2 August 2021
Jana Marx on the making of true-crime series Devilsdorp
I tremble slightly from sheer nerves and excitement. “Are you ready?” asks the director. I nod slightly, while the make-up artist applies powder to one last shiny spot to my face.
David Enright, director of the production team IdeaCandy, flips through his notes. This is my first day of filming Devilsdorp, Showmax Originals’ first true crime docuseries.
The series is about the 11 murders between 2012 and 2016 that shook Krugersdorp and sent shock waves through the rest of South Africa. Eventually, all 11 murders were linked to Cecilia Steyn and her cult, Electus per Deus, which means “chosen by God”.
Large camera lenses focused on me, lights and a microphone strategically placed on my chest, make me very aware that I am a rookie in this extremely professional television industry.
But I have a story to tell. After all, Martin Luther King Jnr said: “Our lives begin to end the day we become silent about things that matter.” The Krugersdorp Killings case, or Appointment Murders as it became known, matters a lot to me. It is important to me that the victims do not just disappear into the country’s homicide statistics.
I shoot up a quick prayer.
“Project C, take 1, Jana Marx.” The sound of the clapboard two inches in front of my face makes me bounce at least a a centimeter high and my supposed silent prayer is concluded with a loud “blikemmer” instead of “amen”.
I blink my eyes to recover, and start to tell the story, beginning with the events that had been brewing in Krugersdorp for years, and that would eventually result in 11 or more murders. The one cameraman’s big eyes remind me that the events are so bizarre that it could just as well have been fiction.
I still get emotional when I talk about it as I’ve gotten to know the victims through their families over my years of reporting on the case. The Appointment Murders story has become part of me.
When I walked into the High Court in Johannesburg in May 2018 to cover the events as a court journalist for Netwerk24, I could not have dreamed that a book, and later a television series, would follow.
As a journalist, it was extremely important to me that the series should reflect the true events. After all, I was in court every day from the murder trial and did research for months before the book, The Krugersdorp Cult Killings: Inside Cecilia Steyn’s Reign of Terror, was published. IdeaCandy luckily shared my vision.
I soon got used to the clapperboard, words like call sheet and camera speed, and to strategically plan breaks because when we work, we work.
As a consultant for Devilsdorp, I assisted the team and the producers behind the scenes with materials, contacts and suggestions.
In front of the camera, however, I tell the story. IdeaCandy has recorded a wide variety of interviews to give different people a chance to share their version of events.. But, as a journalist, if one person says it’s raining, and another says the sun is shining, I can’t just accept both versions – I have to go out and see for myself what the truth is. So my role was to make the story flow and highlight the facts in the different versions.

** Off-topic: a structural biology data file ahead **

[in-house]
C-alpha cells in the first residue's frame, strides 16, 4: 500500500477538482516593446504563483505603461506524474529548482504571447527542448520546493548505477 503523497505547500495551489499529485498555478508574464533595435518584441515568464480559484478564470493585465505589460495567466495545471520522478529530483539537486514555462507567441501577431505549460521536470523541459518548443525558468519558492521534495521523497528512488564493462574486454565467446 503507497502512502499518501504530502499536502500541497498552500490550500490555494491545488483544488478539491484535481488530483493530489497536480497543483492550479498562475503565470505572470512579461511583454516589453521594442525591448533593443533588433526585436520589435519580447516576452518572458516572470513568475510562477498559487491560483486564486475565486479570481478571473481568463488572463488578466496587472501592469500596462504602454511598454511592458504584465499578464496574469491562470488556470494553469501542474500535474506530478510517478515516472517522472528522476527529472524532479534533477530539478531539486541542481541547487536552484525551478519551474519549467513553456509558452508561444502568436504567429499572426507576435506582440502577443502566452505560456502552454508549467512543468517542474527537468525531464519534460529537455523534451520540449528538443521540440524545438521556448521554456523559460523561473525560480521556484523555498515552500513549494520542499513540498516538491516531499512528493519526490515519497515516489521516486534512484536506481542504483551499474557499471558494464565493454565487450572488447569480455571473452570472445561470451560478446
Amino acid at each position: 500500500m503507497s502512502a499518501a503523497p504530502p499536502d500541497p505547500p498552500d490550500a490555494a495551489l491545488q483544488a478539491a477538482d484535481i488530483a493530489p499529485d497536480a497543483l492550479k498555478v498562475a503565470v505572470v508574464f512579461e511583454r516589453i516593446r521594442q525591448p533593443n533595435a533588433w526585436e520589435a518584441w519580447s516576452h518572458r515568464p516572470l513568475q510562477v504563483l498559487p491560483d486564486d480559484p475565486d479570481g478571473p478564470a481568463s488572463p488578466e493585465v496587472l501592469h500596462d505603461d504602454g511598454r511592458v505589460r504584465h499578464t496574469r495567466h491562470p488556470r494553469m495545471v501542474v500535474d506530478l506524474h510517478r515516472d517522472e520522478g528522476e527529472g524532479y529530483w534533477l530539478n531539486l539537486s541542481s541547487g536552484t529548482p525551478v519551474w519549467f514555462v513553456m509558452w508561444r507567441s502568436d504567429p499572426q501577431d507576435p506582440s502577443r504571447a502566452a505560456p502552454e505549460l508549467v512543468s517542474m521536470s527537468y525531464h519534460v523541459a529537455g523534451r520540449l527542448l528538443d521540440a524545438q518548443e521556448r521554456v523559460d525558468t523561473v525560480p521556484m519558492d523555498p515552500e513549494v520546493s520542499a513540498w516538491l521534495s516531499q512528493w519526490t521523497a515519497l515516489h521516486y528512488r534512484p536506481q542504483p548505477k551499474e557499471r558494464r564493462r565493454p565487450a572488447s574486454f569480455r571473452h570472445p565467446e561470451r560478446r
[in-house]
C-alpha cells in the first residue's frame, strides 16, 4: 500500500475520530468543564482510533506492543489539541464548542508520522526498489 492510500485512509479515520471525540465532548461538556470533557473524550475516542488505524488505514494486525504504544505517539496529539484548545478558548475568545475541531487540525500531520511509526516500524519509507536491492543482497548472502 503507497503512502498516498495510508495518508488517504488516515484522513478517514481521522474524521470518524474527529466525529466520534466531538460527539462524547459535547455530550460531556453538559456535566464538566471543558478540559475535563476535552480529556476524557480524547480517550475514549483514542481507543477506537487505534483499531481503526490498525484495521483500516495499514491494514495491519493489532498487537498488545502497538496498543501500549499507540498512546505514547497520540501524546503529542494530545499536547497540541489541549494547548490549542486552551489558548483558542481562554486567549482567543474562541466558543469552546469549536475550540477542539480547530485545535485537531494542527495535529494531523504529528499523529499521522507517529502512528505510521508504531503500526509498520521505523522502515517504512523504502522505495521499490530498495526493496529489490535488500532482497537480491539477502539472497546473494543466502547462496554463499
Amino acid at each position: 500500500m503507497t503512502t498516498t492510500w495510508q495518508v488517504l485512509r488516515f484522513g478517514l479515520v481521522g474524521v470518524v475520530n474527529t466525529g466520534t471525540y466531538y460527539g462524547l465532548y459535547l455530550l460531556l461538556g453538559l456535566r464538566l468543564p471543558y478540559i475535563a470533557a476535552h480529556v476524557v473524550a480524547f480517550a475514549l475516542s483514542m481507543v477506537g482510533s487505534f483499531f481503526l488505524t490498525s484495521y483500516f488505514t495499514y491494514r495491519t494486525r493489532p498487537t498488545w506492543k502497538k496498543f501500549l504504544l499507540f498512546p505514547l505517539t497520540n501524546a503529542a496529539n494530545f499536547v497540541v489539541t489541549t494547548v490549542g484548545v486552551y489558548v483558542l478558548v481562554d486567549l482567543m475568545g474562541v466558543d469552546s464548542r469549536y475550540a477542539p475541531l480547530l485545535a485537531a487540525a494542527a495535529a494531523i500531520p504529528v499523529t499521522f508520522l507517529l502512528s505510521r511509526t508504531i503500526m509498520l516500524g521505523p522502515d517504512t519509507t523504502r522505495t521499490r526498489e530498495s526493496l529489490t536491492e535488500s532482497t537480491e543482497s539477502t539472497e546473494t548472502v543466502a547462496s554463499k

Devilsdorp, a brand-new presentation of well-known events
As a journalist and author of The Krugersdorp Cult Killings, I am satisfied with the accuracy and authenticity of the production. As a fan of all that is an international crime series, I think this production can compete on a global level in terms of quality.
There is video footage that no on in the country – me included! has ever seen before.
The producers have managed to present a difficult crime story with a variety of intrigues professionally, accurately, simply and strikingly. It is also presented with the necessary compassion towards the victims.
I was immensely impressed with some of the exclusive interviews they were able to get. There is also video footage that no one in the country – me included! – has ever seen before.
People always wonder how Steyn managed to manipulate the members of her cult, who had normal careers in, for example, the education or financial sector, to commit the gruesome murders on her behalf. Devilsdorp zooms in on the psychology behind these people’s behaviour – and not in a way that justifies any crimes.
Devilsdorp is definitely not meant for sensitive viewers or young children. It’s strange and upsetting, but you can’t get enough of it. You want to know more. You want to understand better.
I commend IdeaCandy and Showmax for an excellent true crime series that puts South Africa on an equal footing on the international playing field of the television industry. I also praise every brave family member of the victims, who gives a voice to their loved ones in these interviews.